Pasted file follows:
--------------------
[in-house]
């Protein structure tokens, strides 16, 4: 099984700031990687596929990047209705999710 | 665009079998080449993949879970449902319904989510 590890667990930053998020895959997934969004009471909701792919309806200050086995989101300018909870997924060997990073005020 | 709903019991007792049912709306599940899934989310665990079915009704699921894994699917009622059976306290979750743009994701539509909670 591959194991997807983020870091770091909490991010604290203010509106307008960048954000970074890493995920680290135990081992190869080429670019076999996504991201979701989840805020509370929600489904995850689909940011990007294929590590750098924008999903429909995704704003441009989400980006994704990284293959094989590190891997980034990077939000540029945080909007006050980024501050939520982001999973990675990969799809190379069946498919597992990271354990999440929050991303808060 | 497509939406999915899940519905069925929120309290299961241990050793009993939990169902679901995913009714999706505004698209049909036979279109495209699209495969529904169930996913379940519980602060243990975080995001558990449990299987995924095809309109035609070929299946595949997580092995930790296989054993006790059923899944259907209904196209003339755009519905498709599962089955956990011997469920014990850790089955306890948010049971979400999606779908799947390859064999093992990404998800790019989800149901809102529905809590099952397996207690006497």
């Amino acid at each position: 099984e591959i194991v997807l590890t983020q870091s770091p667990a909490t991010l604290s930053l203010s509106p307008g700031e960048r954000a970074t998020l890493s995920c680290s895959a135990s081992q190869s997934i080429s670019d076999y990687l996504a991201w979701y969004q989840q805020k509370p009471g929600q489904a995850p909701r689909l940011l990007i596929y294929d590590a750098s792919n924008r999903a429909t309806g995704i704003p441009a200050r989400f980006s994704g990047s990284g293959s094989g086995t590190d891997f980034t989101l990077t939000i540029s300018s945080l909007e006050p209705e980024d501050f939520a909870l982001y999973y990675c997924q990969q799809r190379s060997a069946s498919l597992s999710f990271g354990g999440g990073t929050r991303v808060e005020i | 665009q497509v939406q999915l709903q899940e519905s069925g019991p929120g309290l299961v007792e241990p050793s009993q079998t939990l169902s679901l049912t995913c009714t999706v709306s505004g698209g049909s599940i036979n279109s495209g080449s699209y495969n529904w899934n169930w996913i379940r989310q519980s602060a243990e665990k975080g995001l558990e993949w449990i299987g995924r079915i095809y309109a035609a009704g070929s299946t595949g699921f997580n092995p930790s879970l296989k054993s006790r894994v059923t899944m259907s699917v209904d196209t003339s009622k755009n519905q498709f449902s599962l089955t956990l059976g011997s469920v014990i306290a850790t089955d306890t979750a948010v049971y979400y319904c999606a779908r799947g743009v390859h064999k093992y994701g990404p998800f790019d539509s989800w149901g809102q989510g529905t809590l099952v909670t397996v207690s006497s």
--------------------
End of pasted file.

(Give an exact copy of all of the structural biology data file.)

[in-house]
């Protein structure tokens, strides 16, 4: 099984700031990687596929990047209705999710 | 665009079998080449993949879970449902319904989510 590890667990930053998020895959997934969004009471909701792919309806200050086995989101300018909870997924060997990073005020 | 709903019991007792049912709306599940899934989310665990079915009704699921894994699917009622059976306290979750743009994701539509909670 591959194991997807983020870091770091909490991010604290203010509106307008960048954000970074890493995920680290135990081992190869080429670019076999996504991201979701989840805020509370929600489904995850689909940011990007294929590590750098924008999903429909995704704003441009989400980006994704990284293959094989590190891997980034990077939000540029945080909007006050980024501050939520982001999973990675990969799809190379069946498919597992990271354990999440929050991303808060 | 497509939406999915899940519905069925929120309290299961241990050793009993939990169902679901995913009714999706505004698209049909036979279109495209699209495969529904169930996913379940519980602060243990975080995001558990449990299987995924095809309109035609070929299946595949997580092995930790296989054993006790059923899944259907209904196209003339755009519905498709599962089955956990011997469920014990850790089955306890948010049971979400999606779908799947390859064999093992990404998800790019989800149901809102529905809590099952397996207690006497």
């Amino acid at each position: 099984e591959i194991v997807l590890t983020q870091s770091p667990a909490t991010l604290s930053l203010s509106p307008g700031e960048r954000a970074t998020l890493s995920c680290s895959a135990s081992q190869s997934i080429s670019d076999y990687l996504a991201w979701y969004q989840q805020k509370p009471g929600q489904a995850p909701r689909l940011l990007i596929y294929d590590a750098s792919n924008r999903a429909t309806g995704i704003p441009a200050r989400f980006s994704g990047s990284g293959s094989g086995t590190d891997f980034t989101l990077t939000i540029s300018s945080l909007e006050p209705e980024d501050f939520a909870l982001y999973y990675c997924q990969q799809r190379s060997a069946s498919l597992s999710f990271g354990g999440g990073t929050r991303v808060e005020i | 665009q497509v939406q999915l709903q899940e519905s069925g019991p929120g309290l299961v007792e241990p050793s009993q079998t939990l169902s679901l049912t995913c009714t999706v709306s505004g698209g049909s599940i036979n279109s495209g080449s699209y495969n529904w899934n169930w996913i379940r989310q519980s602060a243990e665990k975080g995001l558990e993949w449990i299987g995924r079915i095809y309109a035609a009704g070929s299946t595949g699921f997580n092995p930790s879970l296989k054993s006790r894994v059923t899944m259907s699917v209904d196209t003339s009622k755009n519905q498709f449902s599962l089955t956990l059976g011997s469920v014990i306290a850790t089955d306890t979750a948010v049971y979400y319904c999606a779908r799947g743009v390859h064999k093992y994701g990404p998800f790019d539509s989800w149901g809102q989510g529905t809590l099952v909670t397996v207690s006497s």